IMAGES left to right Popup camper with tree, 2008 32x18x45” Glazed Ceramic, Clay Slip, Acrylic, Milled Foam, Epoxy, Wood, Mixed Media Lookout Rabbit, 2008 28x18x47” Glazed Earthenware, Milled Foam, Acrylic, Spaghum Moss, Latex Paint, Wood

Seth Green Seth Green’s exhibition record continues to grow rapidly and is receiving nation recognition for his ceramic vessels. This year he was featured as one the Emerging Artists for the Ceramics Monthly magazine and his work will be printed in the upcoming Lark Books publication of 500 Vases. One of his Ewers will be included in the Strictly Functional Pottery National at Kevin Lehman’s Pottery in Lancaster, PA starting in October. In November, Red Star Studios, in Kansas City, MO, has invited Seth to take part in the four-person exhibition titled Ornamental. He has been a Demonstrator and Visiting Artist at the Michigan Mud Conference, Utah Valley University, Vincennes University and the Kalamazoo Institute of Arts. He received his MFA in Ceramics from the University of Nebraska-Lincoln, has worked at Anderson Ranch Arts Center in Snowmass Village, CO and has been an artist-in-residence a the Archie Bray Foundation in Helena, MT. Seth has been a Visiting Instructor of Art at Western Michigan and is currently a full-time Instructor of Ceramics at Morehead State University in Morehead, KY.

Artist’s Statement Spiritually symbolic characteristics used in the creation of religious architecture primarily influence my ceramic vessels. Specific forms of inspiration are the temples, palaces and mosques of the Islamic world, the Czech Republic and the like that are topped with domes, spires and finials that pierce the sky and reach heavenward. Spires and finials of this nature symbolize mankind’s journey from mortality into the eternal realms. Striking silhouettes, symmetry and architectural line captivate my focus. Luxury or ceremonial wares that were originally made to reside in holy or other culturally significant edifices are also an influence. Such examples include Islamic metalwork and (continued)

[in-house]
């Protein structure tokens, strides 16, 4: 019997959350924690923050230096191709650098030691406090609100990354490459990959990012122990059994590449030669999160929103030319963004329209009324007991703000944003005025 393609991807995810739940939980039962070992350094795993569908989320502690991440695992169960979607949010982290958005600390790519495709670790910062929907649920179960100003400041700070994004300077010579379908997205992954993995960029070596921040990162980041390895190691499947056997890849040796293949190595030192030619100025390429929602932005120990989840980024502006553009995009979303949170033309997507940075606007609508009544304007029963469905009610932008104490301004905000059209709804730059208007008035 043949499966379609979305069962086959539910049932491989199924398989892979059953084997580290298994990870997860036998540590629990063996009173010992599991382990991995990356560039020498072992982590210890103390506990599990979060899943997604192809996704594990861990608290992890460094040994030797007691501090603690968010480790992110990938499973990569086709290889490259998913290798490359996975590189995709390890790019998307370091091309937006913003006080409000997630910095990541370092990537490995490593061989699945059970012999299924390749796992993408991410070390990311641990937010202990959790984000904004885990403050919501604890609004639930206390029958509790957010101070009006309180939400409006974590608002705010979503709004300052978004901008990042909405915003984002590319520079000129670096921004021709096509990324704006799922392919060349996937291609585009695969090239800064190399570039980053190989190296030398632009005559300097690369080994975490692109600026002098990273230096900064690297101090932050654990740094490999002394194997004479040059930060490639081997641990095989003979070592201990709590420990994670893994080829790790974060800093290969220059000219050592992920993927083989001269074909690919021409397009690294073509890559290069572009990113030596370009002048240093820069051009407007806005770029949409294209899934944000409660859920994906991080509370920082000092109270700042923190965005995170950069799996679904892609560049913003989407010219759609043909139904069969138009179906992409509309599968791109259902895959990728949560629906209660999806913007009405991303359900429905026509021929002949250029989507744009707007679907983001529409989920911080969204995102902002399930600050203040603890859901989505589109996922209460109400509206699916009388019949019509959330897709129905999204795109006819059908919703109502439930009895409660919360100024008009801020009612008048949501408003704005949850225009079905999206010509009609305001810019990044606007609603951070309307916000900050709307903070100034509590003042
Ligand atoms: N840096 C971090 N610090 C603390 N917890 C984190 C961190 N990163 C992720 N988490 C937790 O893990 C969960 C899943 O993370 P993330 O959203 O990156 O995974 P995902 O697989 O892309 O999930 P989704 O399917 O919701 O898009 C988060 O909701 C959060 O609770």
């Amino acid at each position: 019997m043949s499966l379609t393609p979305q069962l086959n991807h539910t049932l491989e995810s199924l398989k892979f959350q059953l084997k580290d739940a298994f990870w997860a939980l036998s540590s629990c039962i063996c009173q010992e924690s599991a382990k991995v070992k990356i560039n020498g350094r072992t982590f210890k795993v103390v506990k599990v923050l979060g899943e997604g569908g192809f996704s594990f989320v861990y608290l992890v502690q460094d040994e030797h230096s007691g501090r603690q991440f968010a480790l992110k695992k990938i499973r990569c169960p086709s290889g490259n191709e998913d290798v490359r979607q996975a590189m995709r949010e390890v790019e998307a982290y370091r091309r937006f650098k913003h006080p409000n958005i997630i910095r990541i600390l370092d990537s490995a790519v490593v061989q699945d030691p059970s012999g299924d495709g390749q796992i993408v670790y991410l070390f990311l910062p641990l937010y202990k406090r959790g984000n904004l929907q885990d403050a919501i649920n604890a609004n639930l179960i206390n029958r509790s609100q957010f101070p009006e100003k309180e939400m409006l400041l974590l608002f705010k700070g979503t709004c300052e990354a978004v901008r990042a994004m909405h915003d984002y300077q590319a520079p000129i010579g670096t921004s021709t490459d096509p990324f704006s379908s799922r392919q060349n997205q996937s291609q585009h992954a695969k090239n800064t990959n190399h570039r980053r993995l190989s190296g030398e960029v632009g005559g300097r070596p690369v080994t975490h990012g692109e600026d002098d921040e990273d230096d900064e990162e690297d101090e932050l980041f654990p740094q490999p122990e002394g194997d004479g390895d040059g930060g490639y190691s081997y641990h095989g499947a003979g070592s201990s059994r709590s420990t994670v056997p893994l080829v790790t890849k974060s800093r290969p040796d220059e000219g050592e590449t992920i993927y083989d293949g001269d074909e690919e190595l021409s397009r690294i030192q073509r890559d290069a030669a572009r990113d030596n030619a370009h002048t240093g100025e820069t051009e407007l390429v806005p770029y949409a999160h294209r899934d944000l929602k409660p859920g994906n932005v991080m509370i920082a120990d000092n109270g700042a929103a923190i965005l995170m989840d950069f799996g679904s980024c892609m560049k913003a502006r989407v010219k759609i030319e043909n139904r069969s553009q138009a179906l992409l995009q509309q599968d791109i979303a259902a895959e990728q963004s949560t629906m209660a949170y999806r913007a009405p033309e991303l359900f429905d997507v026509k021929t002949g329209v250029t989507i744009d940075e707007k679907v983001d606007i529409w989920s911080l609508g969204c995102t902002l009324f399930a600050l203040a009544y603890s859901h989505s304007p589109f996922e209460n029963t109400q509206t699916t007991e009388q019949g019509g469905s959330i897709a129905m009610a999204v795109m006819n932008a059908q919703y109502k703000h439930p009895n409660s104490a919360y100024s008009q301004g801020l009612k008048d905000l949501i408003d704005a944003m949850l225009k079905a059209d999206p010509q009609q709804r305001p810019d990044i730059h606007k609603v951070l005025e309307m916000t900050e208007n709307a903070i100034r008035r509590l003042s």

Bottle, 20 17x5x5 Reduction-Fired Stoneware, Microcrystall Glaze, Copper Lus

010 54’’ line ster

Ceremonial Jar, 2010 19x8x8” Reduction-Fired Stoneware, Microcrystalline Glaze

Ritual Bottle, 2010 14x6x6’’ Reduction-fired Stoneware, Microcrystalline Glaze, Gold Luster

Artist’s Statement (cont.) Chinese ritual bronze vessels that were made for and owned by royalty, religious leaders and other prominent persons. These historic ceramic and metal vessels that were used in a palace to celebrate an important occasion or in a temple to enhance the sacredness of a ceremony are referred to in my work. Rather than the specifics of rituals or ceremonies, I am intrigued with the sense of spirituality that my ewers, chalices, ceremonial jars, ritual bottles and vases embody. I take advantage of clay’s ability to retain carefully defined and metal-like details while using luxurious metallic finishes that are only possible through the ceramic process. Glaze applied to these ceramic forms softens their details and smoothes their silhouettes. The use of crystal forming glazes and precious metal luster communicate the same degree of beauty and luxury as the referenced historical objects and emphasize the spiritual aspects of the work. - Seth Green

IMAGES clockwise, from top left Ewer, 2010 8x8x6’’ Reduction-Fired Stoneware, Microcrystalline Glaze, Gold Luster Ritual Vase, 2009 14x5x5’’ Reduction-Fired Stoneware, Microcrystalline Glaze Ritual Jar, 2009 14x6x6’’ Reduction-Fired Porcelain, Microcrystalline Glaze Ceremonial Cup, 2010 6x5x4’’ Reduction-Fired Porcelain, Microcrystalline Glaze, White Gold Luster

Brian Harper Brian Harper is currently an Assistant Professor of Fine Art and Ceramics Area Coordinator at Indiana University Southeast in New Albany, Indiana. He holds a B.F.A from Northern Arizona University and an M.A. and M.F.A from the University of Iowa. His artwork investigates our inherent human wonderment of the unknown and the methods, mythological or otherwise, of how we give structure to unknown elements of our observed, unobserved, and unobservable world. His work has been exhibited in over 50 national and international exhibitions, including 7 solo exhibitions. In addition to his studio practice, he is the founder and author of Indiana University recently awarded him with the IU Trustees Teaching Award as well as a Summer Faculty Fellowship to pursue his creative research. More information about his work and studio practice can be found at his website, or his Faceboook studio page at

Artist’s Statement My work opens the opportunity for the private study of a new personal contemporary archeology where predefined facts are irrelevant and imagination is imperative. With a sense of awe and wonder, the reaction to the work asks questions of what, where, when, and who; these questions being the necessary steps toward the development of a story – a narrative unique to each viewer. Personal stories, remembrances, and ideas coalesce to create a new private mythology, thereby giving order and comprehension to imagined scenarios and things not understood. Striving to reside in myth, this work gives the viewer clues as to where to begin their story and purposely eliminates the boundaries of where to finish it. Through the avenues of curious thought the viewer looks inward; participation and collaboration with the work ultimately yields the development of a finished narrative for the work. Of critical importance (continued)